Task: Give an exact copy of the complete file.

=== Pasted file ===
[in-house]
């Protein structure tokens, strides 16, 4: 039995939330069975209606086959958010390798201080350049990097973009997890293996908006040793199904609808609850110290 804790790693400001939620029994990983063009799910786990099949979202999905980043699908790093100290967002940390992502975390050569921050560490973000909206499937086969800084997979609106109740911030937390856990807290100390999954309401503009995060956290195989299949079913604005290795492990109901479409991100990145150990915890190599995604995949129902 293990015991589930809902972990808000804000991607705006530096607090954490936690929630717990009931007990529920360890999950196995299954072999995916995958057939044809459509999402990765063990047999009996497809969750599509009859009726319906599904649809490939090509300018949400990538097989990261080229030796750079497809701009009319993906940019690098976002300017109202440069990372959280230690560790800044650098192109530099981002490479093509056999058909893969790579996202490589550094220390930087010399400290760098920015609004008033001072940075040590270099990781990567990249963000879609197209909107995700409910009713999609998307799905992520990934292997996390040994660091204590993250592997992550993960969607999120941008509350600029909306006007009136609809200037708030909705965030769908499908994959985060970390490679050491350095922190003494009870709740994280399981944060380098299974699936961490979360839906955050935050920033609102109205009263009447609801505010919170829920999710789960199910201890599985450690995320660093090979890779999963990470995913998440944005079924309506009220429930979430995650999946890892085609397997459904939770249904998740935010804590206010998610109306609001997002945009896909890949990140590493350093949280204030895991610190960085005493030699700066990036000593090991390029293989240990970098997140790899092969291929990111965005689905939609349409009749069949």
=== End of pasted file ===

[in-house]
């Protein structure tokens, strides 16, 4: 039995939330069975209606086959958010390798201080350049990097973009997890293996908006040793199904609808609850110290 804790790693400001939620029994990983063009799910786990099949979202999905980043699908790093100290967002940390992502975390050569921050560490973000909206499937086969800084997979609106109740911030937390856990807290100390999954309401503009995060956290195989299949079913604005290795492990109901479409991100990145150990915890190599995604995949129902 293990015991589930809902972990808000804000991607705006530096607090954490936690929630717990009931007990529920360890999950196995299954072999995916995958057939044809459509999402990765063990047999009996497809969750599509009859009726319906599904649809490939090509300018949400990538097989990261080229030796750079497809701009009319993906940019690098976002300017109202440069990372959280230690560790800044650098192109530099981002490479093509056999058909893969790579996202490589550094220390930087010399400290760098920015609004008033001072940075040590270099990781990567990249963000879609197209909107995700409910009713999609998307799905992520990934292997996390040994660091204590993250592997992550993960969607999120941008509350600029909306006007009136609809200037708030909705965030769908499908994959985060970390490679050491350095922190003494009870709740994280399981944060380098299974699936961490979360839906955050935050920033609102109205009263009447609801505010919170829920999710789960199910201890599985450690995320660093090979890779999963990470995913998440944005079924309506009220429930979430995650999946890892085609397997459904939770249904998740935010804590206010998610109306609001997002945009896909890949990140590493350093949280204030895991610190960085005493030699700066990036000593090991390029293989240990970098997140790899092969291929990111965005689905939609349409009749069949």